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The Interpretation of Igneous Rocks

  • Authors
  • K. G. Cox
  • J. D. Bell
  • R. J. Pankhurst

Table of contents

  1. Front Matter
    Pages iii-xiv
  2. K. G. Cox, J. D. Bell, R. J. Pankhurst
    Pages 1-11
  3. K. G. Cox, J. D. Bell, R. J. Pankhurst
    Pages 12-41
  4. K. G. Cox, J. D. Bell, R. J. Pankhurst
    Pages 42-82
  5. K. G. Cox, J. D. Bell, R. J. Pankhurst
    Pages 83-119
  6. K. G. Cox, J. D. Bell, R. J. Pankhurst
    Pages 120-144
  7. K. G. Cox, J. D. Bell, R. J. Pankhurst
    Pages 145-175
  8. K. G. Cox, J. D. Bell, R. J. Pankhurst
    Pages 176-196
  9. K. G. Cox, J. D. Bell, R. J. Pankhurst
    Pages 197-221
  10. K. G. Cox, J. D. Bell, R. J. Pankhurst
    Pages 222-257
  11. K. G. Cox, J. D. Bell, R. J. Pankhurst
    Pages 258-271
  12. K. G. Cox, J. D. Bell, R. J. Pankhurst
    Pages 272-282
  13. K. G. Cox, J. D. Bell, R. J. Pankhurst
    Pages 283-307
  14. K. G. Cox, J. D. Bell, R. J. Pankhurst
    Pages 308-331
  15. K. G. Cox, J. D. Bell, R. J. Pankhurst
    Pages 332-359
  16. K. G. Cox, J. D. Bell, R. J. Pankhurst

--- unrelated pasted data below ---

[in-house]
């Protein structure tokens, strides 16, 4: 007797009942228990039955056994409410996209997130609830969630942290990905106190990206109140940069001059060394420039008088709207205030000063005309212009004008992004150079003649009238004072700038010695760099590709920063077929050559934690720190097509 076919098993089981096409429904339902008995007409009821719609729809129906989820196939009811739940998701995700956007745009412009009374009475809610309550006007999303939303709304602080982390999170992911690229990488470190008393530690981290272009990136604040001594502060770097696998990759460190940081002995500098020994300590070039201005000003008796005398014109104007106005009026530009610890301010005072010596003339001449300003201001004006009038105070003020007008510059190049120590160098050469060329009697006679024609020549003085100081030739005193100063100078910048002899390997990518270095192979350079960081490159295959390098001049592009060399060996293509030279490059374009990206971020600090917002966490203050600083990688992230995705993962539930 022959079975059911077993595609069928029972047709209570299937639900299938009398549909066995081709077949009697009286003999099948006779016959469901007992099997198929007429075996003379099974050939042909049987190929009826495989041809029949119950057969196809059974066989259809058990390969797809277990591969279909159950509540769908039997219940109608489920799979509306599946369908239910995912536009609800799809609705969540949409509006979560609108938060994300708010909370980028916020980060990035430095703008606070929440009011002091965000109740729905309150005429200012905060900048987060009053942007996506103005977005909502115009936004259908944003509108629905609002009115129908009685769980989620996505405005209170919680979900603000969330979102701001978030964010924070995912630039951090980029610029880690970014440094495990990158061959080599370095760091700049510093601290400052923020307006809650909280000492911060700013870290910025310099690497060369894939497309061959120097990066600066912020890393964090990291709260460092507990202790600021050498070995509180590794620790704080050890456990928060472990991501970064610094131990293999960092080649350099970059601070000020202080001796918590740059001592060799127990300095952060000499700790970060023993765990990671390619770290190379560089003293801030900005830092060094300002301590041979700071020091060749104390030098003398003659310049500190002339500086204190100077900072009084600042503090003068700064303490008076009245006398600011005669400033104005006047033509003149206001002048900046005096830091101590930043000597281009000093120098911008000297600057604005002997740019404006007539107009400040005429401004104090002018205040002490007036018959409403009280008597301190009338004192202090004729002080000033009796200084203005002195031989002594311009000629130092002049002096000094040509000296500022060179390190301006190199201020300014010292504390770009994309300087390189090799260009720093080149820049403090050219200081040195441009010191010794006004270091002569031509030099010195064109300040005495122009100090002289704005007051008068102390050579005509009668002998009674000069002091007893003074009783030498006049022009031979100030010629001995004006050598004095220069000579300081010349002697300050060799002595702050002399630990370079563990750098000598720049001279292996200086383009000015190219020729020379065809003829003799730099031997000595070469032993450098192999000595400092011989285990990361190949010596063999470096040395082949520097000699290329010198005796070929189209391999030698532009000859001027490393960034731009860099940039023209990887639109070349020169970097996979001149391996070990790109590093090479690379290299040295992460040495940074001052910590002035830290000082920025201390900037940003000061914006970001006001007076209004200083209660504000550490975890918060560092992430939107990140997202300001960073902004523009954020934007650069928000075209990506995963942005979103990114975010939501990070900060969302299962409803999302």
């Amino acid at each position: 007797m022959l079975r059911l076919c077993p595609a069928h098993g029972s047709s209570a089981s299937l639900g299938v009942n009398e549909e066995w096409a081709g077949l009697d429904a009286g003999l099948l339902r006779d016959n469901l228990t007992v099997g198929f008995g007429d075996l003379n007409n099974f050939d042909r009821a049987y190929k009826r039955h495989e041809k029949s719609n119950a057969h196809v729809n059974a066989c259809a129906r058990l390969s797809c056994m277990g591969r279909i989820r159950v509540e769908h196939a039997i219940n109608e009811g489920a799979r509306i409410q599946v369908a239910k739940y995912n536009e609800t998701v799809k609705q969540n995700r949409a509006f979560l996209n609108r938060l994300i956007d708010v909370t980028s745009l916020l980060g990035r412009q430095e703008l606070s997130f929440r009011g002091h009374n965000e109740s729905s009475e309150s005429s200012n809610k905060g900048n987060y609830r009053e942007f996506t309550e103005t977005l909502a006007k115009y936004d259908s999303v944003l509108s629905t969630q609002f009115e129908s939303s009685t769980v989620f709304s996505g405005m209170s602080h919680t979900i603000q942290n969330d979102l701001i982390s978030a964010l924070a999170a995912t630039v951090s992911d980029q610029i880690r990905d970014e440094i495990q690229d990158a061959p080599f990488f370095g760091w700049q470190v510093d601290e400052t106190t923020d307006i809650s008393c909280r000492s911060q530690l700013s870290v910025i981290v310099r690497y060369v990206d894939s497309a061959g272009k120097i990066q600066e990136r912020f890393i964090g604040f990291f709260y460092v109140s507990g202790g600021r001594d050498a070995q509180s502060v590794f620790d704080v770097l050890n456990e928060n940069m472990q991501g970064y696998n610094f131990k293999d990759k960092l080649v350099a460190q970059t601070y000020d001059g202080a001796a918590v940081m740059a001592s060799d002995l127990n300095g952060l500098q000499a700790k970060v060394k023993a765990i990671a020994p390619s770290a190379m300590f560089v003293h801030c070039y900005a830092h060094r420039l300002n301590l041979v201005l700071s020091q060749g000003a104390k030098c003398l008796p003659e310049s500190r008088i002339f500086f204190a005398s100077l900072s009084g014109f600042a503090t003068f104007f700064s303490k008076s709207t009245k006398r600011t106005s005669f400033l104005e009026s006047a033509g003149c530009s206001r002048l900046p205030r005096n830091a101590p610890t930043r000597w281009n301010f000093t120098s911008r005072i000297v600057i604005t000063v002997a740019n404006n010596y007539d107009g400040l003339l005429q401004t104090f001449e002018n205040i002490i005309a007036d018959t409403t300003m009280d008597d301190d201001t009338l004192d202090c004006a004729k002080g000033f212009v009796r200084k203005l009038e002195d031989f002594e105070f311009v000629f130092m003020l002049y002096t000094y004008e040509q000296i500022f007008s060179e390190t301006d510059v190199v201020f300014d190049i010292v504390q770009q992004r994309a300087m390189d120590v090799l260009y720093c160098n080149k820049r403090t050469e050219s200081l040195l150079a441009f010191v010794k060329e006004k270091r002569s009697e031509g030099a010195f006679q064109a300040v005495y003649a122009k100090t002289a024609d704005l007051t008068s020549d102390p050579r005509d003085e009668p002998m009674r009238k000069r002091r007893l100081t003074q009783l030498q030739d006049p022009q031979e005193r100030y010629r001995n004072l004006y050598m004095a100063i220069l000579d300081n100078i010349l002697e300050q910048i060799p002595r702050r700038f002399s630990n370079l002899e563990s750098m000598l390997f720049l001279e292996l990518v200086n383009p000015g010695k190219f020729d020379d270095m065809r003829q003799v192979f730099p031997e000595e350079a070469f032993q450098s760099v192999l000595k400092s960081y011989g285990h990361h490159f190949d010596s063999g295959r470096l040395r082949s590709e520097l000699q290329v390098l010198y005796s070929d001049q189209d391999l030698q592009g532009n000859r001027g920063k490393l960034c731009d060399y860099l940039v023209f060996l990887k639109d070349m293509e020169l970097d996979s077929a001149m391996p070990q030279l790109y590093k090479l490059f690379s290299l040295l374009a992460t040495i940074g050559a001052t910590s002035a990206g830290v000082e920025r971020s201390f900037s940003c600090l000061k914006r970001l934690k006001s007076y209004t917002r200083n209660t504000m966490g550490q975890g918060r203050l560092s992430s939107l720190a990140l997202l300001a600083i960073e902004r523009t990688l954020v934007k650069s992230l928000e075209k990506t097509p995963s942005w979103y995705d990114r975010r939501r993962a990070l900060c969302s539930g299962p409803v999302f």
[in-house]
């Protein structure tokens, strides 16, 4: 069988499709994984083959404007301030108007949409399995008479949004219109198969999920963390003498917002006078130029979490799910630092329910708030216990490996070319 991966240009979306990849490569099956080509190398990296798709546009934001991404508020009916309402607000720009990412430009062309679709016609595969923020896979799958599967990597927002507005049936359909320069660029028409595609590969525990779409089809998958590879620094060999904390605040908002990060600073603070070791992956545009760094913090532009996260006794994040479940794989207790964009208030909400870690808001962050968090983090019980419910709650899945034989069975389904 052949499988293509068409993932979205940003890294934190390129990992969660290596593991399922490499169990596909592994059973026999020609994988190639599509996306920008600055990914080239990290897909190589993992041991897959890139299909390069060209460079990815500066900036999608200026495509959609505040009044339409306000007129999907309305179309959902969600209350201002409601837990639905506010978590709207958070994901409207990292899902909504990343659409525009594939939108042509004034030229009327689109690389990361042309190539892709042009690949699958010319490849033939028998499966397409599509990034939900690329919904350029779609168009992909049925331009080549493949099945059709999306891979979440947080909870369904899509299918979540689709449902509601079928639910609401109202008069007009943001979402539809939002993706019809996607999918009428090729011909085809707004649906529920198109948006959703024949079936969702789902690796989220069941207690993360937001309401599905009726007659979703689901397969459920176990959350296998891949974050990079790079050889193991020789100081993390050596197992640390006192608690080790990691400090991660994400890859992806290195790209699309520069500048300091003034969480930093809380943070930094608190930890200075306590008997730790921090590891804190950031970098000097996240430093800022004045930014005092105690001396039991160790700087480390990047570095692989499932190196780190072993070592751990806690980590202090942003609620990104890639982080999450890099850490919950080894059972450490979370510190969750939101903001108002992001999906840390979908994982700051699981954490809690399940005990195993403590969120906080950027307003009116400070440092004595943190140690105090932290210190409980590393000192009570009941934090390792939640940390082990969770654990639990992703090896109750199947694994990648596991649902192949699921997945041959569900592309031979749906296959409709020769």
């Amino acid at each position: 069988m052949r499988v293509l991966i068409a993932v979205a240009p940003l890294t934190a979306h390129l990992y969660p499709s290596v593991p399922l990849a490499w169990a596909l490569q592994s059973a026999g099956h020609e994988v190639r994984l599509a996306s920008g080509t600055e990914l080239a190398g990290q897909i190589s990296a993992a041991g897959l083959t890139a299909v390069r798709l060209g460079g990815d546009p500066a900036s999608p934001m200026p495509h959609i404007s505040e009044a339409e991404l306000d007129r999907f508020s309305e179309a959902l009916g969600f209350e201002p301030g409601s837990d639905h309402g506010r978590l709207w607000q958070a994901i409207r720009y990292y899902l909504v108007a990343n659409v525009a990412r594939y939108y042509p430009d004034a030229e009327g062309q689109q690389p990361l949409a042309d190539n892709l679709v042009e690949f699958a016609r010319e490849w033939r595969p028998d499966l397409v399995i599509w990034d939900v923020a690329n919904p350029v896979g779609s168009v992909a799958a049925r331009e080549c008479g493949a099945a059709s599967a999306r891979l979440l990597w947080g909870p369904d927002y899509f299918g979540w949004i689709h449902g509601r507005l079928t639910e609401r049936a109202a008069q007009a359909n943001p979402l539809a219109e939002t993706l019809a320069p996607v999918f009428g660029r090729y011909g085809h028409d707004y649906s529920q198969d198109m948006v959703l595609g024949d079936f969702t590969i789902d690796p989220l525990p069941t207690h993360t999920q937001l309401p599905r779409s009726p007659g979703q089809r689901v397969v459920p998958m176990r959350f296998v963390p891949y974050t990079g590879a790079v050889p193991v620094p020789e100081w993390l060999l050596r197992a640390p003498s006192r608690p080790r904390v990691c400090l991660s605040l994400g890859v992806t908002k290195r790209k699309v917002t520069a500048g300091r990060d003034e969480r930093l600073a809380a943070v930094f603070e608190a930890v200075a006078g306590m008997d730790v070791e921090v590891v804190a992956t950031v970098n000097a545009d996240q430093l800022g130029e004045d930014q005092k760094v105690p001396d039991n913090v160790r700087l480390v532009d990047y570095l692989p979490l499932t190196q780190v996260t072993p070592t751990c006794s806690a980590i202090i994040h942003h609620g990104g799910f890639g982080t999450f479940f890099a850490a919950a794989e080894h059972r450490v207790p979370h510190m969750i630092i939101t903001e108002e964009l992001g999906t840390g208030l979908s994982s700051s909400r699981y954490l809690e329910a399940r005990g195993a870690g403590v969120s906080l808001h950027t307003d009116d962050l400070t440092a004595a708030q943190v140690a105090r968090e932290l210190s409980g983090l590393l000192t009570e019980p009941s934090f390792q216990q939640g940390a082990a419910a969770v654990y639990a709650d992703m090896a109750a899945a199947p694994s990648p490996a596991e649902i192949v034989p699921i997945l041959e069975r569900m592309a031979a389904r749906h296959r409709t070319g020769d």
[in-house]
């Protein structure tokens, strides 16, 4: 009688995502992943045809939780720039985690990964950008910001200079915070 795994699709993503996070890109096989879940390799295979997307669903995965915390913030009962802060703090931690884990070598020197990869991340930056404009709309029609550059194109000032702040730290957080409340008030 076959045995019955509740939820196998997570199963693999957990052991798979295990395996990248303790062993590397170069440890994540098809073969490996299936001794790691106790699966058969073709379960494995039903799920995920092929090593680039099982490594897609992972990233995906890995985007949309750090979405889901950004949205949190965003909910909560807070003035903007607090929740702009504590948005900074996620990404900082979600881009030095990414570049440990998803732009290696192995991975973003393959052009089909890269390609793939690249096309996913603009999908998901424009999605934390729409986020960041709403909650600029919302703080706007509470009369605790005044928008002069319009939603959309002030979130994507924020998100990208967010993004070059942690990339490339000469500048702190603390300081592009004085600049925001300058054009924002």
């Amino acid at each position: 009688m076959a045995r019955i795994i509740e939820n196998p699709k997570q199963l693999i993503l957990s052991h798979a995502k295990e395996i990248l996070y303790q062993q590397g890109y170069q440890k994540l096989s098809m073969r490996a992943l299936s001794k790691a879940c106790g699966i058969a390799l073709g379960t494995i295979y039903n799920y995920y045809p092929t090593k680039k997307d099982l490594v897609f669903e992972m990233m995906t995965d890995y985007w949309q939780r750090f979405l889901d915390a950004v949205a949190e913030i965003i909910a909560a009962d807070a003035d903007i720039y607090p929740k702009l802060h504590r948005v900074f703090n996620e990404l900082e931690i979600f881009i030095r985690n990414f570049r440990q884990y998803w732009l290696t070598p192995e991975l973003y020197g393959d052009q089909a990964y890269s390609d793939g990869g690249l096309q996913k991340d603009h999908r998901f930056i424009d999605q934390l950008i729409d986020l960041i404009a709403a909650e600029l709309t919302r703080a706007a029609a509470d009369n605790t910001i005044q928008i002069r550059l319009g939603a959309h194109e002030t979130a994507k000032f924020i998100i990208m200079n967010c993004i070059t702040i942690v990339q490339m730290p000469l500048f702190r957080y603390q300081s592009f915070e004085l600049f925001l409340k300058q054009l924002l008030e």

Pages 360-396
  17. Back Matter
    Pages 397-450

About this book

Introduction

Our aim in writing this book is to try to show how igneous rocks can be persuaded to reveal some ofthe secrets of their origins. The data of igneous rocks consist of field relations, texture, mineralogy, and geochemistry. Additionally, experimental petrology tells us how igneous systems might be expected to behave. Working on this material we attempt to show how hypotheses concerning the origins and evolution of magmas are proposed and tested, and thus illuminate the interesting and fundamental problems of petrogenesis. The book assumes a modest knowledge of basic petro­ graphy, mineralogy, classification, and regional igneous geology. It has a role complementary to various established texts, several of which are descriptively good and give wide coverage and evaluation of petrogenetic ideas in various degrees of detail. Existing texts do not on the whole, however, deal with methodology, though this is one of the more important aspects of the subject. At first sight it may appear that the current work is a guidebook for the prospective research worker and thus has little relevance for the non-specialist student of geology. We hope this will prove to be far from the case. The methodological approach has an inherent interest because it can provide the reader with problems he can solve for himself, and as an almost incidental consequence he will acquire a satisfying understanding.

Keywords

chemistry classification crystal geochemistry geology igneous rock isotope magma mineral petrography petrology pluton plutonic rock solid solution volcanic rock

Bibliographic information

  • DOI https://doi.org/10.1007/978-94-017-3373-1
  • Copyright Information Springer Science+Business Media B.V. 1979
  • Publisher Name Springer, Dordrecht
  • eBook Packages Springer Book Archive
  • Print ISBN 978-0-412-53410-2
  • Online ISBN 978-94-017-3373-1
  • Buy this book on publisher's site